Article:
Funding keeps former Saluki in the game

Funding keeps former Saluki in the game

By Brent Meske, @brentmeskeDE

When collegiate competitions end, athletes are left with a choice: get a job or continue competing.

Thrower J.C. Lambert chose the latter. 

Lambert, a 2013 SIU graduate, started a GoFundMe campaign Dec. 3 to help raise money to make it to the USA Track and Field Outdoor Championships beginning June 25.


“I didn’t want to do one at first,” he said. “I didn’t want to seem like I was just asking for money.”

According to Lambert’s GoFundMe profile, he is attempting to raise $6,000 to support his throwing career through the year. As of Tuesday, 11 people have donated a combined $940. Travel expenses—including a hotel, food, gas and entry fees—cost Lambert about $170 when he traveled to Indiana University and the University of Illinois last year. Lambert said 2014’s trips to indoor and outdoor USA Nationals cost $1,150 and $1,500 respectively.

By starting the campaign, Lambert was able to spend more time conditioning for competition and less working as a server at Mackie’s Pizza in Marion.

“Being on my feet for five to eight hours wears me out and takes away from my training,” he said. “I just wanted to ask for a little bit, not anything extra to pocket. Everything I get, I use for my meets.”

Lambert said it is harder to balance his budget now than while in college.

“In school, I had a scholarship check that covered everything,” he said. “I went from getting all that money a month to now I have to make it all.” 

Now, Lambert sets aside money for bills and has a savings account separate from his track and field fund with each paycheck.


Throws coach John Smith said coming out of college, Lambert was not quite ready for the higher level competition.

“You have to be able to throw the distances to be ready to compete with the best guys in the country,” he said. “He’s working his way up… he can compete.”

On Feb. 28, Lambert threw for 25.53 meters in the 35-pound weight throw to finish No. 2 at the USA Track and Field Indoor Championships. Lambert led for five rounds before A.G. Kruger—a three-time Olympian—beat Lambert by about 2 inches.

Lambert said the loss was hard to cope with.

“It sucked,” he said. “I tweaked my knee… but it’s no excuse. It wasn’t in the cards, but I’m hoping I can redeem myself this outdoor season.”

Junior SIU thrower DeAnna Price—Lambert’s girlfriend—said she has seen Lambert lose weight and gain strength since leaving SIU.

Price said his success comes from his dedication to the sport.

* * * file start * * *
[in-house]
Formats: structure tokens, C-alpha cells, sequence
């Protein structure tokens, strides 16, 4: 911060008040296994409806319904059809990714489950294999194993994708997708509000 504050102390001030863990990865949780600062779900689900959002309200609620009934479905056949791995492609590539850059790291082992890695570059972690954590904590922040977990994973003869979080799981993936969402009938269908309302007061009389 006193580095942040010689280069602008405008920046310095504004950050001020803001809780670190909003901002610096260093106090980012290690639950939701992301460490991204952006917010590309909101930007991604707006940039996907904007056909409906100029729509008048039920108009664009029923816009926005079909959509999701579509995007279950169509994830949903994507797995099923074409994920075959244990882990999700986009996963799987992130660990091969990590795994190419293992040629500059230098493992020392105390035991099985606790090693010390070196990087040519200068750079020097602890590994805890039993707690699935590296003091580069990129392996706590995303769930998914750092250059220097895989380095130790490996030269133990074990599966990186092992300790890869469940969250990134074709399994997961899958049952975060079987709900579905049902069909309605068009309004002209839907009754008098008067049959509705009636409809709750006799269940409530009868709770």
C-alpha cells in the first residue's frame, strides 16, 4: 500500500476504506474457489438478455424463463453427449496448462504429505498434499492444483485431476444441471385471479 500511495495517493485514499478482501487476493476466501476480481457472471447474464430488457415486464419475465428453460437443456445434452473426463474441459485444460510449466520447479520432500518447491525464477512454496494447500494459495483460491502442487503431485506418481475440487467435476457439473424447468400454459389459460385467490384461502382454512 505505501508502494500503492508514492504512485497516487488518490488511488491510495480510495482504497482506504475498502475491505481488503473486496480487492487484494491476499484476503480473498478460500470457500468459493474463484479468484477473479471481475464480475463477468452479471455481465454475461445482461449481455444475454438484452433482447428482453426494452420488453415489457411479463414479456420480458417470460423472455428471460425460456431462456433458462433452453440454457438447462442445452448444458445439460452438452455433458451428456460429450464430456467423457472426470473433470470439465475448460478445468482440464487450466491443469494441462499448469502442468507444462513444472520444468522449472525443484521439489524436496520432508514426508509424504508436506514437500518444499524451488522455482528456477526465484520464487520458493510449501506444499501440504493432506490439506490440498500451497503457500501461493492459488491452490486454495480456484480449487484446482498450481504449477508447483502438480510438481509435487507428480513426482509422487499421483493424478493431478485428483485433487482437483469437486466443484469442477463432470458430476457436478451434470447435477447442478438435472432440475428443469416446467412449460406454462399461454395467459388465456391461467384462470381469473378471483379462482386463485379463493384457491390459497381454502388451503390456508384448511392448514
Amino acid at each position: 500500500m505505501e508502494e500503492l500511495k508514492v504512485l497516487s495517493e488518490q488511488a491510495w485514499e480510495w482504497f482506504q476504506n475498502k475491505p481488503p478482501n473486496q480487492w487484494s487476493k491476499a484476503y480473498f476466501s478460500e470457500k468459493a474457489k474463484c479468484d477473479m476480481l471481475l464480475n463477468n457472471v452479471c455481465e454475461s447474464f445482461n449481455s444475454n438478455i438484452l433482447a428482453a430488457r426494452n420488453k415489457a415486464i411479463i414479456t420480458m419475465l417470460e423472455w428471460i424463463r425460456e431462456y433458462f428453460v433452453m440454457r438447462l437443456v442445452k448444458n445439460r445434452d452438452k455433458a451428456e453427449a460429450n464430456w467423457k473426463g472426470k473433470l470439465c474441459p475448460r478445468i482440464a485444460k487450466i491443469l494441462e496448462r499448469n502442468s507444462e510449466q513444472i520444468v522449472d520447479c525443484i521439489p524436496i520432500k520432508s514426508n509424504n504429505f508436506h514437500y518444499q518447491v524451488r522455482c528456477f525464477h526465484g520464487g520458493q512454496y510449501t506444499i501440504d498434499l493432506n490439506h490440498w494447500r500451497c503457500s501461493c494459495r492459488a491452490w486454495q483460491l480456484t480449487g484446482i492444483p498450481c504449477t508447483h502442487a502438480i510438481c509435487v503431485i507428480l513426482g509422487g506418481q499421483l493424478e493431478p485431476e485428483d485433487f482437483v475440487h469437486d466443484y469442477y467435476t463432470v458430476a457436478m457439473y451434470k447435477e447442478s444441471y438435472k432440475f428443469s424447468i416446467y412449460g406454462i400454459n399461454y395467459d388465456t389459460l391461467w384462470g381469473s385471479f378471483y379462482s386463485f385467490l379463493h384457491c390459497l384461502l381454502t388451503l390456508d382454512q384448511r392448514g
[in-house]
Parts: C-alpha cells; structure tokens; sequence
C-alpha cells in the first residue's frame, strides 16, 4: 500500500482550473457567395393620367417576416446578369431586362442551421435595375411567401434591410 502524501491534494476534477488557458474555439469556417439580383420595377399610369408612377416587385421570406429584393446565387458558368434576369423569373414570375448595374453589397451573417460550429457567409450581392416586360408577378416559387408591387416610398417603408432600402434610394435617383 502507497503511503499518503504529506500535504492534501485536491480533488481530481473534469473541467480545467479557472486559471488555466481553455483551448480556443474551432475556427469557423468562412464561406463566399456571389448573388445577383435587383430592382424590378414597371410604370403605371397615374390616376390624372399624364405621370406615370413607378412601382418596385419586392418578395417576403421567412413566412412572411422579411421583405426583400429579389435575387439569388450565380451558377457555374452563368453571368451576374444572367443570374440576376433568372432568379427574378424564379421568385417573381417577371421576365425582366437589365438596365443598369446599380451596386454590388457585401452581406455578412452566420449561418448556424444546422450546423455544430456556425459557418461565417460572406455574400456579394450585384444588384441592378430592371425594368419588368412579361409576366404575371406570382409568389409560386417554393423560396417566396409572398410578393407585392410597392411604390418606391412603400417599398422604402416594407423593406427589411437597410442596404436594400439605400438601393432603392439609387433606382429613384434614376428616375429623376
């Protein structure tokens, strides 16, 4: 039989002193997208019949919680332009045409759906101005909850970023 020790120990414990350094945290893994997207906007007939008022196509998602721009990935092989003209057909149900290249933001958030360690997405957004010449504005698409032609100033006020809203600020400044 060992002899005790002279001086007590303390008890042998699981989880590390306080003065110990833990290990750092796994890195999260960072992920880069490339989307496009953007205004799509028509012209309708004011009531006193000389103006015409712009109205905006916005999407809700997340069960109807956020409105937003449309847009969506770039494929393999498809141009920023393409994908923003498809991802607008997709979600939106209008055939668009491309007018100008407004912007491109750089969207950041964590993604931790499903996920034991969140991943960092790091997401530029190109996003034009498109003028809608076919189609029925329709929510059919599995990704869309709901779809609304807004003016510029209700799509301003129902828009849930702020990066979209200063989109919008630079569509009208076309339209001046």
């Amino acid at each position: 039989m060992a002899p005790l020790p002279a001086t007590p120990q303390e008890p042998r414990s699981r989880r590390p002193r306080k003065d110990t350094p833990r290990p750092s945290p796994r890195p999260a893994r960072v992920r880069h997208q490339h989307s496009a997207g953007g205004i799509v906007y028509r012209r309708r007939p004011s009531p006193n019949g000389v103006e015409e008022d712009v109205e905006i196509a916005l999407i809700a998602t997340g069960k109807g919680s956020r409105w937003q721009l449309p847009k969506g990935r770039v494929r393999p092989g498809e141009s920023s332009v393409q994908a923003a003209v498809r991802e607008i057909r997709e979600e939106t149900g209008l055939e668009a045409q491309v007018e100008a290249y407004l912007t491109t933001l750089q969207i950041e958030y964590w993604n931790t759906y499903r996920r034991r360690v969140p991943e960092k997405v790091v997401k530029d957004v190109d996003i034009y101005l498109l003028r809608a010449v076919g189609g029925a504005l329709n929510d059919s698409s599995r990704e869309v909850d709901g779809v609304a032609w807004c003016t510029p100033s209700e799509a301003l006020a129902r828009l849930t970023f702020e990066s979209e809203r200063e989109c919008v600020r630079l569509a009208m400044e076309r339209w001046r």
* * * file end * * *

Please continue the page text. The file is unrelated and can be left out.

“He studies the sport like no one’s business,” she said. “He analyzes and he knows what will get him to the next level.”

In his five-year career with SIU, Lambert was a 2012 NCAA runner-up for weight throw and earned five All-American awards, the most ever by a Saluki male thrower. Lambert was also a seven-time MVC champion and six-time national qualifier. He still holds the SIU and MVC all-time weight throw records and SIU’s hammer throw record.

During Lambert’s fourth year at SIU, he was diagnosed with Rocky Mountain spotted fever—a tickborne disease caused by bacteria, according to the Centers for Disease Control and Prevention—which caused him to redshirt his senior outdoor season.

Lambert was not able to compete for a year and a half because the illness left him weak.

“It knocked me down,” he said. “I started feeling better and training like normal. Now I’m trying to get all my ducks in a row.”

He returned for a fifth year at SIU to throw in the outdoor season and won the MVC Championship for 16-pound hammer throw with a distance of 67.22 meters. The throw broke both the all-time MVC and MVC Championship record as well as breaking his own SIU record. Lambert also earned All-American honors by finishing fifth in the weight throw and qualified for the USATF Outdoor Championships.

Lambert’s parents—Steve and Cheryl—knew the illness would not stop their son from pursuing throwing.

“Nothing has ever come easy for him,” his father said. “He had [mononucleosis] the year before. I knew he would come back.”

Lambert, a sports administration major, said now he is on a year-by-year basis and if he does not throw 72 meters in the hammer throw he will move on, potentially to coaching.

“There’s not a lot of jobs around here that’s for me,” he said. “I want to coach at a university for track and field.”

Lambert will train until competing again at the Tennessee Relays beginning April 9 in Knoxville, Tenn. Lambert’s GoFundMe campaign can be found at

Brent Meske can be reached at [email protected] or at 536-3311 ext. 269.